Ethiopian Airlines: Africa’s largest air carrier

Ambitious expansion has allowed Ethiopian Airlines to outpace regional rivals to become biggest carrier on continent.

In this photo released by the Nigeria State House Ethiopian airline airbus lands at the repaired runway at the Nnamdi Azikiwe International airport in Abuja. Nigeria''s government says the internationa
Ethiopian airlines has added new planes and new destinations and now carries more than 10 million passengers a year [Sunday Aghaeze/Nigeria State House via AP]

Since its establishment in 1945 as a joint venture with now-defunct US carrier Trans World Airlines (TWA), Ethiopian Airlines has gradually grown into one of Africa’s leading carriers.

The state-owned carrier has outpaced regional competitors Kenya Airways and South African Airways to become the continent’s biggest airline by revenue and profit, according to the International Air Transport Association (IATA).

Ethiopian Airlines has grown rapidly since launching in 2010 a 15-year expansion strategy to double its fleet to 120, leading it last year to revise that objective to 150 or more by 2025.

Last year, it surpassed the 100-mark in two major areas: the number of destinations served at 113, and the number of aircraft operated at 108. 

Safety in African air travel has been improving in recent years, with IATA in November citing “two years free of any fatalities on any aircraft type” compared with an industry average of 0.19 for every million flights in 2018.


While Ethiopian Airlines has a relatively sound track record and seen as one of the continent’s safest, it has suffered a few incidents in the past couple of decades.

The most recent came when one of its newest planes, a Boeing 737 MAX 8 crashed on Sunday shortly after take-off from Addis Ababa, killing all 157 people on board.

Prior to that, the last major accident involving an Ethiopian Airlines passenger plane was a Boeing 737-800 that crashed into the sea after taking off from Lebanon in 2010, killing 83 passengers and seven crew members.

Fourteen years before that, 125 people were killed when a hijacked Ethiopian airliner carrying 175 ran out of fuel and crashed near the Comoros Islands in 1996. 

Rapid expansion

Sunday’s crash comes as Ethiopia’s reformist prime minister, Abiy Ahmed, has vowed to open up the airline and other sectors to foreign investment in a major transformation of the state-centred economy.

Since the launch of its expansion plan, Ethiopian Airlines has had cumulative annual growth averaging 25 to 30 percent CEO Tewolde GebreMariam told Forbes.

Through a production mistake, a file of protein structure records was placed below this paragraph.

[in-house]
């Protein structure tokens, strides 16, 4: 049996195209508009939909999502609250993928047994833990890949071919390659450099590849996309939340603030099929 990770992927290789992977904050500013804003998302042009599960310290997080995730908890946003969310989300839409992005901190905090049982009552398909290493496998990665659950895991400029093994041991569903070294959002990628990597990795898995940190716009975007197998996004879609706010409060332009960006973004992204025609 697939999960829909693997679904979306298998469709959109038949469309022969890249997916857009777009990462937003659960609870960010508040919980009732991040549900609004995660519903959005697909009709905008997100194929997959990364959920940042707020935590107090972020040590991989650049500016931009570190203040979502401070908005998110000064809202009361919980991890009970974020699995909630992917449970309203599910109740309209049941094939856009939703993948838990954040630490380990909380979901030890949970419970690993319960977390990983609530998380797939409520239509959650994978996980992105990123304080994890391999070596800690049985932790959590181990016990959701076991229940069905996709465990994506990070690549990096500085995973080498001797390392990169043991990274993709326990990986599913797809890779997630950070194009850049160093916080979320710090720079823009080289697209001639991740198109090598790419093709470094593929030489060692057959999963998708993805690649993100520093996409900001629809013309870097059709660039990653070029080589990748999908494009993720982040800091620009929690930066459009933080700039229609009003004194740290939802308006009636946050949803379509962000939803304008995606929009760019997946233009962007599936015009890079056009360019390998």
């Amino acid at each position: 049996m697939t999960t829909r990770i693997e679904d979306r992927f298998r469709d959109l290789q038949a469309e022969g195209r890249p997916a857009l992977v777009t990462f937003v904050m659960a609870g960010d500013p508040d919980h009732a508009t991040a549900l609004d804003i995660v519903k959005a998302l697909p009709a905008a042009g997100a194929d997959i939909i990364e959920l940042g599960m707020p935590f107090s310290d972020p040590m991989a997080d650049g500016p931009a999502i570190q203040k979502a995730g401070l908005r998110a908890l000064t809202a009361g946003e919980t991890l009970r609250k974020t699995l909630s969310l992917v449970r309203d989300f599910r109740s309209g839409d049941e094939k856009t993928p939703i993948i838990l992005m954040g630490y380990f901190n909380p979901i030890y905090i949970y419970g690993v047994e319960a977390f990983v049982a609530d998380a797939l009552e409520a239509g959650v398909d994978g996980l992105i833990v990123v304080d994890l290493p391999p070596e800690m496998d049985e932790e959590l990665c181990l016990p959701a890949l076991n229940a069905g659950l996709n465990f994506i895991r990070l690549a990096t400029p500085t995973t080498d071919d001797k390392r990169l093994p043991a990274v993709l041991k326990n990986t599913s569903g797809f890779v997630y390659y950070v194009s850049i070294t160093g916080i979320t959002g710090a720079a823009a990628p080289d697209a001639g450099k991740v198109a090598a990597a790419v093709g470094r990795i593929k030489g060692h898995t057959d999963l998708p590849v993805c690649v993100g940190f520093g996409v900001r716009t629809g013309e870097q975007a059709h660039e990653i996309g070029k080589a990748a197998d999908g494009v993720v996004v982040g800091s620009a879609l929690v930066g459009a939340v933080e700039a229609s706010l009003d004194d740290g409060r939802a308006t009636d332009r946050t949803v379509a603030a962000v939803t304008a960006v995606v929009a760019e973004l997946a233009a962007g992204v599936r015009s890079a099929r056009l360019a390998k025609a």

In December 2011, it became part of Star Alliance, an airline network giving it access to more routes and sharing agreements with partner airlines. 

In its 2016/17 financial year, Ethiopian Airlines generated $2.7bn in revenue, up more than 11 percent from the previous year. 

Passenger numbers climbed by more than 18 percent to nine million last year, while net profit was $233m, up from a little more than $220m. 

Ethiopian Airlines’ expansion also included the recent opening of a route to Moscow and the inauguration in January of a new passenger terminal in Addis Ababa to triple capacity accommodating up to 22 million passengers a year, making it the largest aviation hub in Africa.


Speaking at the inauguration, Abuy had challenged the airline to build a new “Airport City” terminal in Bishoftu – where Sunday’s crash occurred.

Vast route network

Aviation expert Alex Macheras said Sunday’s incident has focused attention on the safety of the aircraft rather than on the airline.

Ethiopian Airlines is one of the safest airlines in Africa. They operate a vast route network and operation and are really respected internationally in terms of their safety standards worldwide. That is why they are allowed to fly all over the globe,” Macheras told Al Jazeera.

“They have suffered an accident with the Boeing 737 MAX which is the latest Boeing aircraft. Everyone is drawing the link between this aircraft and aircraft involved in the fatal accident in Indonesia five months ago,” he explained referring to the Indonesian Lion Air jet that crashed last October, 13 minutes after the take-off from Jakarta, killing all 189 people on board.

“If there are jitters across the world right now in terms of how passengers feel, it is more to do with the aircraft rather than the airline.”

In a statement released on Sunday, Ethiopian Airlines said it would be conducting an investigation to determine the cause of the accident, in collaboration with the aircraft manufacturer Boeing and Ethiopian Civil Aviation Authority.

Source: Al Jazeera, News Agencies